Peter Sondergaard at TNT Symposium: Part 3

Michaël Renotte I 2:14 pm, 9th December

A sought-after keynote speaker and industry thought leader, Peter Sondergaard* gave a notable presentation at the TNT Symposium' first edition in front of an audience of 400 tech decision-makers. Throughout this week, we propose you to relive - or discover - the best moments of Peter Sondergaard's inspirational speech.

Post-Pandemic Digitalization: An Explosion in Change

Part 3: A surge in digital projects

"How does the world look as a result of technology?", asked Peter Sondergaard. "I believe that three things very simply describe the digital world we are building", he said. "I am convinced that these things will fundamentally change the way we think, operate and experience ourselves, the organizations we work for, the products and services that we engage with. This is what you must build into your strategy now".

"We have obviously been through change. We have been through what I have, for now about 18 months, called false digitalization or at least somewhat skewed digitalization", he affirmed. "Because if I had asked you in January of 2020 how much of this was part of your strategy, it would be clear today that either your strategy in 2020 was wrong - and I think there are elements of your strategy in 2020 that actually still are relevant - or it is obvious that we diverted. We had to react and we did three things that moved us towards what I described earlier". 

"We clearly looked at the digital workplace in a different way", he said. "It was a patchwork of solutions that - now we clearly realize - didn't necessarily take into consideration the fact that we as human beings have changed our perspective of what work is, when work happens, and how work is done. And we haven't solved, by what we've done the last 18 months, the problem of how we do actually work. The vast majority of you in this room know this".

"It is also very clear that we started a shift to look at automating processes. It was again a patchwork because we had to", he admitted. "I have a client that, in March of last year, suddenly lost 3000 Call Centre employees", Peter Sondergaard told the audience. "And you would perhaps, if you think a little bit about this, think that they just started working from home. But they didn't, because these call centre employees are based in Malaysia and they do not have a home with the necessary computing infrastructure to actually work from. So this organization suddenly did not have the resources to support them from one day to the other. That forced them to look at a very aggressive project that moved robotic process automation in as a replacement of those workers".

"It is also clear that we started to use artificial intelligence, at least as a POC to test whether or not there were decisions that we human beings didn't have to make ourselves any more", he said. "And we started a revolution that we haven't realized yet, which is why couldn't we give people the opportunity to develop so that every person in the organization becomes a developer through using low code or no code tools", he added.

"We also revolutionized the way we looked at digital commerce, the way we had to trade, engage, serve people in our organizations". 

"This wasn't your strategy in 2020", he stated. "It became your strategy".

"As you reformulate your plans, as you create a post-pandemic approach to digitalization, the question is what role does this play versus all the other elements that you put aside? I would suggest that there are at least five things that we should focus on over the course of the next couple of years", said Peter Sondergaard.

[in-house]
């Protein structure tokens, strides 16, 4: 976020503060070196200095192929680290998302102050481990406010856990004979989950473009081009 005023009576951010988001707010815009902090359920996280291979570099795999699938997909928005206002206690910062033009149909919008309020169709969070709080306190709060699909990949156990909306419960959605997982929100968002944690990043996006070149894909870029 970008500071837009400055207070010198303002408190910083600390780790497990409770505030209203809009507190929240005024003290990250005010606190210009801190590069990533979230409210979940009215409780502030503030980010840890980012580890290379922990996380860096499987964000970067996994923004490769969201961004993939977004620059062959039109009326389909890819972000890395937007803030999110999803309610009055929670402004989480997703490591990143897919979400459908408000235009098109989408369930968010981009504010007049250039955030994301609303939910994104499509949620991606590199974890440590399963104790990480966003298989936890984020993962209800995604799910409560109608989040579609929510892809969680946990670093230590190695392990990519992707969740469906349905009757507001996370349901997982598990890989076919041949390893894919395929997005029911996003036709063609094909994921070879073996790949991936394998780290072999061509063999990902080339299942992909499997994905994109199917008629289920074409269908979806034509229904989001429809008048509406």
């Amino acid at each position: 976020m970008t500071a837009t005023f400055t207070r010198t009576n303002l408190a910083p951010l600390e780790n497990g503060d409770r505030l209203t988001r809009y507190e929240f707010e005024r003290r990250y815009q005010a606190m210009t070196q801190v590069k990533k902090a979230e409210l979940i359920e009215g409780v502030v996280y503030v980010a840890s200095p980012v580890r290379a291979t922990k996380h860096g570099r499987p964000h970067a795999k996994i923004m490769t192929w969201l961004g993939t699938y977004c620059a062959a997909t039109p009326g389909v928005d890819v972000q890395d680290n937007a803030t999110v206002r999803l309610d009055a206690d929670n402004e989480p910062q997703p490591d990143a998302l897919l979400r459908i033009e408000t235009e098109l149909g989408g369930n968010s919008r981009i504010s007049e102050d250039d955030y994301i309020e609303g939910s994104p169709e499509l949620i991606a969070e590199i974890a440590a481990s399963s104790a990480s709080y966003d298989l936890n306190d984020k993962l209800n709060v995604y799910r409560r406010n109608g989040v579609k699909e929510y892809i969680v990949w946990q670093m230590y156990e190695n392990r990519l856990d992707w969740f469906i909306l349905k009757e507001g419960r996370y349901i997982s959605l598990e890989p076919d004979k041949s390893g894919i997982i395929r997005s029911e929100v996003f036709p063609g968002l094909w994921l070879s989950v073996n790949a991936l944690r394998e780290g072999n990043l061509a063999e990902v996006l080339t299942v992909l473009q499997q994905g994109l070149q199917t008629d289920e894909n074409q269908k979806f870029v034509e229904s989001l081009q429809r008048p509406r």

"We should start to think seriously about digitalization as a way to create products, and therefore look at getting tools that allow us to do that. Some of you may say: 'Wait, this is what I've been doing for a very long time'. Not really. I met with a manufacturer of heating pumps last week. And interestingly enough, when I asked the top management 'Have you digitalized?', they said 'Yes, we have digital pumps now'. When I asked the people in the organization that manufacture the pumps, they answered 'No, we're a pump manufacturer that has a device attached to the pump that makes it digital'. This illustrates the necessity of switching from our process or project-oriented approach to building products, to truly being a digital product builder".

"We also need to look at the emerging revolution of low code, no code, he addedWe need to look at what this could imply for our organization if we want to build on data and AI as the foundations of what we do. Not as an add on, but as a foundation".

"We need to consider the fact that our business models are changing. How do we react when it comes to approaching new business models?", he asked.

"And last but not least, we have to stop thinking that there are people in the organization that execute digitalization and start assuming everybody does. If there is something this crisis has taught us, it is that we cannot digitalize what we do, and therefore not react to the change, if in fact we do not start now to engage everybody, and therefore think differently about organizational design, skills and leadership", he underlined.

(to be continued)

Michael Renotte

*Peter Sondergaard was executive vice president and member of Gartner’s operating committee for 15 years. He founded The Sondergaard Group and now runs his own Executive Advisory business. Additionally he is chairman of the board for, an artificial intelligence platform company, DI2X, a digital leadership development and research institute, and DecideAct, a cloud-based strategy execution management and governance platform.

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